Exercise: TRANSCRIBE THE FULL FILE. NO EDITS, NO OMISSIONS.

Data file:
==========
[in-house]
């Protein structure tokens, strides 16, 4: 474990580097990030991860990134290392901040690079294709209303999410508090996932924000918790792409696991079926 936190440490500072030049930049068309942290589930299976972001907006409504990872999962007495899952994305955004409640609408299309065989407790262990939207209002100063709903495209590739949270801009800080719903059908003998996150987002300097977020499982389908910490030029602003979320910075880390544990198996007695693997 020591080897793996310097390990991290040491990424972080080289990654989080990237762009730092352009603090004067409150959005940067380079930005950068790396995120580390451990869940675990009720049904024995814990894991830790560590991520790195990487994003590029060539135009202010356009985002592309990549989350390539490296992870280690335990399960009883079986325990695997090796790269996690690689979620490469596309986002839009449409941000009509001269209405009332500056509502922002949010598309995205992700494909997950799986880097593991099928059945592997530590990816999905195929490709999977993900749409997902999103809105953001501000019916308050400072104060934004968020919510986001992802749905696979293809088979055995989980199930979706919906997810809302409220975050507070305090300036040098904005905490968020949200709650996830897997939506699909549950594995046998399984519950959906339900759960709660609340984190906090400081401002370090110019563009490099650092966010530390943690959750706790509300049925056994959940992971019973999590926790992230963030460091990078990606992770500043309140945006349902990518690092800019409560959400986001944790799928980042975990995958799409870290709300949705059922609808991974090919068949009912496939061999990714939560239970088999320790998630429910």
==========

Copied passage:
[in-house]
């Protein structure tokens, strides 16, 4: 474990580097990030991860990134290392901040690079294709209303999410508090996932924000918790792409696991079926 936190440490500072030049930049068309942290589930299976972001907006409504990872999962007495899952994305955004409640609408299309065989407790262990939207209002100063709903495209590739949270801009800080719903059908003998996150987002300097977020499982389908910490030029602003979320910075880390544990198996007695693997 020591080897793996310097390990991290040491990424972080080289990654989080990237762009730092352009603090004067409150959005940067380079930005950068790396995120580390451990869940675990009720049904024995814990894991830790560590991520790195990487994003590029060539135009202010356009985002592309990549989350390539490296992870280690335990399960009883079986325990695997090796790269996690690689979620490469596309986002839009449409941000009509001269209405009332500056509502922002949010598309995205992700494909997950799986880097593991099928059945592997530590990816999905195929490709999977993900749409997902999103809105953001501000019916308050400072104060934004968020919510986001992802749905696979293809088979055995989980199930979706919906997810809302409220975050507070305090300036040098904005905490968020949200709650996830897997939506699909549950594995046998399984519950959906339900759960709660609340984190906090400081401002370090110019563009490099650092966010530390943690959750706790509300049925056994959940992971019973999590926790992230963030460091990078990606992770500043309140945006349902990518690092800019409560959400986001944790799928980042975990995958799409870290709300949705059922609808991974090919068949009912496939061999990714939560239970088999320790998630429910």